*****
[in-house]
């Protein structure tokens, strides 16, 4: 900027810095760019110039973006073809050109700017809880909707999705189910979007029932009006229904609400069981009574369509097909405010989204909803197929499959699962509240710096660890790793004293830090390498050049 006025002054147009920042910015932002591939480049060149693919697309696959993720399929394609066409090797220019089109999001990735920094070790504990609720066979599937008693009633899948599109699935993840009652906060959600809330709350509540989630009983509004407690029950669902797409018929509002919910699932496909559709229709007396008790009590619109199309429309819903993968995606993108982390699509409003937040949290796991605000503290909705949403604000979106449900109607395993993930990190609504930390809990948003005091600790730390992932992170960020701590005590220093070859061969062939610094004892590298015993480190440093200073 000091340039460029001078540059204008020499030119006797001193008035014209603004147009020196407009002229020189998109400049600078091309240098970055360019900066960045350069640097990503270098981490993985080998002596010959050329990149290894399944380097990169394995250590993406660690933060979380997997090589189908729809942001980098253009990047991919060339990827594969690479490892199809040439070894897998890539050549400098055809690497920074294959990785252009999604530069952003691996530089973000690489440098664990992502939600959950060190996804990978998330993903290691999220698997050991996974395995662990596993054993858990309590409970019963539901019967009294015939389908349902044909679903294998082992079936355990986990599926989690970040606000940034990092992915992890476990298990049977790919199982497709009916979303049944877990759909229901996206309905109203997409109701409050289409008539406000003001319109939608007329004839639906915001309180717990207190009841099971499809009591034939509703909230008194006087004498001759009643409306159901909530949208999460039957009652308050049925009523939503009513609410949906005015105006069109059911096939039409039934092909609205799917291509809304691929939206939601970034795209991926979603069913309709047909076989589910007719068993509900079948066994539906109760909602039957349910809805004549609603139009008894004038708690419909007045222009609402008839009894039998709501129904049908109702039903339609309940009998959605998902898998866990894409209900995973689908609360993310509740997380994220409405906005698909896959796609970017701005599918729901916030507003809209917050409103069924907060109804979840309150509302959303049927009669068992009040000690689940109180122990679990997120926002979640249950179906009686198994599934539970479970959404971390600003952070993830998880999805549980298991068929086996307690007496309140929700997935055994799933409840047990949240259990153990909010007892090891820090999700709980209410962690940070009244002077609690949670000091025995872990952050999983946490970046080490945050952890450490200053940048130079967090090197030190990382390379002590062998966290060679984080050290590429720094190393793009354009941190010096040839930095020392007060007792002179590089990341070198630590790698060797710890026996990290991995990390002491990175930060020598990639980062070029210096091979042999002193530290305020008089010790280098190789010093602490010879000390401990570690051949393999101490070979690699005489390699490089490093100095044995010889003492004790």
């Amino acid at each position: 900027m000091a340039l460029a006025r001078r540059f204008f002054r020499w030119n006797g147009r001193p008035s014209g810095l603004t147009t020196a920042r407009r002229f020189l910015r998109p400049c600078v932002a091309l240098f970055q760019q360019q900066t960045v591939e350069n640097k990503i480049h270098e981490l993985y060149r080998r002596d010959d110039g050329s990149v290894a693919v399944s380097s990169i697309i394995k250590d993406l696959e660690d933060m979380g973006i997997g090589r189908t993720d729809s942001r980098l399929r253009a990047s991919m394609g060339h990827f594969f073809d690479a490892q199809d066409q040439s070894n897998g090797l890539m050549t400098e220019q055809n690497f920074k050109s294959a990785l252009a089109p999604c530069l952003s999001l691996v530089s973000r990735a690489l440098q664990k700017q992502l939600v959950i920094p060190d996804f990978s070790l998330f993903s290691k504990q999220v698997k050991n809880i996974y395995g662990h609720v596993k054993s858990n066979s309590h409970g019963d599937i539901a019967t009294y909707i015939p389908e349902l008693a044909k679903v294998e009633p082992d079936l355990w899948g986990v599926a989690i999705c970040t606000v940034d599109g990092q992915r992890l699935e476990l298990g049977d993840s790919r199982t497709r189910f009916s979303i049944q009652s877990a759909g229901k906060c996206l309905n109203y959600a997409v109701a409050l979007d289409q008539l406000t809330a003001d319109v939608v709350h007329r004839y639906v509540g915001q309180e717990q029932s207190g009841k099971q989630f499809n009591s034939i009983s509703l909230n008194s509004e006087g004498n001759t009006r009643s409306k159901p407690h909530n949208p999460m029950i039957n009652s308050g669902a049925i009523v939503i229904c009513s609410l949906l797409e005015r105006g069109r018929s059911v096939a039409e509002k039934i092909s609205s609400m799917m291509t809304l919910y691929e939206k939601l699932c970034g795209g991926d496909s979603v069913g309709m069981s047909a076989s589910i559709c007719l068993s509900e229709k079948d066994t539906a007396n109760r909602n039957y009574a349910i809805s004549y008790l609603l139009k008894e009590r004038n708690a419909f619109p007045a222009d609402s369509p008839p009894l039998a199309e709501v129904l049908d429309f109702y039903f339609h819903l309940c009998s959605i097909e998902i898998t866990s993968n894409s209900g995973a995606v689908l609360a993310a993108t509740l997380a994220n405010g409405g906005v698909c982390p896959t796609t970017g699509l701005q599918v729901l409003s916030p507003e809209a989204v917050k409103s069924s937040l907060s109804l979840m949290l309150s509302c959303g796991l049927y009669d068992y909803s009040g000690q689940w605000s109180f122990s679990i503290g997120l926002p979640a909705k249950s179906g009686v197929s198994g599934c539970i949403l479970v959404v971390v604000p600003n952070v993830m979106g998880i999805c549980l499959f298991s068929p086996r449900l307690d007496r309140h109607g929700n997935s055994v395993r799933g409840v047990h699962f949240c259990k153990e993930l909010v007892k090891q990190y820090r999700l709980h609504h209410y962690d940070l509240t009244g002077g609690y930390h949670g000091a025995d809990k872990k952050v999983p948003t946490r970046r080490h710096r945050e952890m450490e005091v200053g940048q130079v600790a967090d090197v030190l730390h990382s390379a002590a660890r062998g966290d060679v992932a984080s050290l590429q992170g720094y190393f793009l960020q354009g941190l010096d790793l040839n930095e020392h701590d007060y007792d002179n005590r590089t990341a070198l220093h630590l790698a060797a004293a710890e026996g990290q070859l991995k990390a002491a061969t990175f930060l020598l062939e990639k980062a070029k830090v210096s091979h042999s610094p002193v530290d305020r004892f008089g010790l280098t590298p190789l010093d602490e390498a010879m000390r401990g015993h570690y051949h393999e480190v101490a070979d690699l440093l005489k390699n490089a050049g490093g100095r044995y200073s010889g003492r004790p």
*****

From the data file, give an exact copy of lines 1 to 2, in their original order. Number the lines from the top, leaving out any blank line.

[in-house]
């Protein structure tokens, strides 16, 4: 900027810095760019110039973006073809050109700017809880909707999705189910979007029932009006229904609400069981009574369509097909405010989204909803197929499959699962509240710096660890790793004293830090390498050049 006025002054147009920042910015932002591939480049060149693919697309696959993720399929394609066409090797220019089109999001990735920094070790504990609720066979599937008693009633899948599109699935993840009652906060959600809330709350509540989630009983509004407690029950669902797409018929509002919910699932496909559709229709007396008790009590619109199309429309819903993968995606993108982390699509409003937040949290796991605000503290909705949403604000979106449900109607395993993930990190609504930390809990948003005091600790730390992932992170960020701590005590220093070859061969062939610094004892590298015993480190440093200073 000091340039460029001078540059204008020499030119006797001193008035014209603004147009020196407009002229020189998109400049600078091309240098970055360019900066960045350069640097990503270098981490993985080998002596010959050329990149290894399944380097990169394995250590993406660690933060979380997997090589189908729809942001980098253009990047991919060339990827594969690479490892199809040439070894897998890539050549400098055809690497920074294959990785252009999604530069952003691996530089973000690489440098664990992502939600959950060190996804990978998330993903290691999220698997050991996974395995662990596993054993858990309590409970019963539901019967009294015939389908349902044909679903294998082992079936355990986990599926989690970040606000940034990092992915992890476990298990049977790919199982497709009916979303049944877990759909229901996206309905109203997409109701409050289409008539406000003001319109939608007329004839639906915001309180717990207190009841099971499809009591034939509703909230008194006087004498001759009643409306159901909530949208999460039957009652308050049925009523939503009513609410949906005015105006069109059911096939039409039934092909609205799917291509809304691929939206939601970034795209991926979603069913309709047909076989589910007719068993509900079948066994539906109760909602039957349910809805004549609603139009008894004038708690419909007045222009609402008839009894039998709501129904049908109702039903339609309940009998959605998902898998866990894409209900995973689908609360993310509740997380994220409405906005698909896959796609970017701005599918729901916030507003809209917050409103069924907060109804979840309150509302959303049927009669068992009040000690689940109180122990679990997120926002979640249950179906009686198994599934539970479970959404971390600003952070993830998880999805549980298991068929086996307690007496309140929700997935055994799933409840047990949240259990153990909010007892090891820090999700709980209410962690940070009244002077609690949670000091025995872990952050999983946490970046080490945050952890450490200053940048130079967090090197030190990382390379002590062998966290060679984080050290590429720094190393793009354009941190010096040839930095020392007060007792002179590089990341070198630590790698060797710890026996990290991995990390002491990175930060020598990639980062070029210096091979042999002193530290305020008089010790280098190789010093602490010879000390401990570690051949393999101490070979690699005489390699490089490093100095044995010889003492004790």